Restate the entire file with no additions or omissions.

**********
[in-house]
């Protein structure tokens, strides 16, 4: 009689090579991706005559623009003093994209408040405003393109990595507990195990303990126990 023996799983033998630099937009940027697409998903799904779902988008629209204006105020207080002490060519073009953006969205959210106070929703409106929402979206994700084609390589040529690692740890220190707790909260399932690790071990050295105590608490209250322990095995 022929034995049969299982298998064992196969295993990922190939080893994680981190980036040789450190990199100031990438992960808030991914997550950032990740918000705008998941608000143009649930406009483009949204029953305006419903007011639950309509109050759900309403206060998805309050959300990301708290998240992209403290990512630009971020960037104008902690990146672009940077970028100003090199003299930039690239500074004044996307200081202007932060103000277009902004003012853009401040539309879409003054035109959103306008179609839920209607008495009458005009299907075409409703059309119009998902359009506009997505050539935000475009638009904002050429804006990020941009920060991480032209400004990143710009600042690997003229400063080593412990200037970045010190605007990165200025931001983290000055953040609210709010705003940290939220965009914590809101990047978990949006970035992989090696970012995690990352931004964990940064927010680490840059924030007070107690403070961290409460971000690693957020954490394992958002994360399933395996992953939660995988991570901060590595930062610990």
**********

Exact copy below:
[in-house]
């Protein structure tokens, strides 16, 4: 009689090579991706005559623009003093994209408040405003393109990595507990195990303990126990 023996799983033998630099937009940027697409998903799904779902988008629209204006105020207080002490060519073009953006969205959210106070929703409106929402979206994700084609390589040529690692740890220190707790909260399932690790071990050295105590608490209250322990095995 022929034995049969299982298998064992196969295993990922190939080893994680981190980036040789450190990199100031990438992960808030991914997550950032990740918000705008998941608000143009649930406009483009949204029953305006419903007011639950309509109050759900309403206060998805309050959300990301708290998240992209403290990512630009971020960037104008902690990146672009940077970028100003090199003299930039690239500074004044996307200081202007932060103000277009902004003012853009401040539309879409003054035109959103306008179609839920209607008495009458005009299907075409409703059309119009998902359009506009997505050539935000475009638009904002050429804006990020941009920060991480032209400004990143710009600042690997003229400063080593412990200037970045010190605007990165200025931001983290000055953040609210709010705003940290939220965009914590809101990047978990949006970035992989090696970012995690990352931004964990940064927010680490840059924030007070107690403070961290409460971000690693957020954490394992958002994360399933395996992953939660995988991570901060590595930062610990």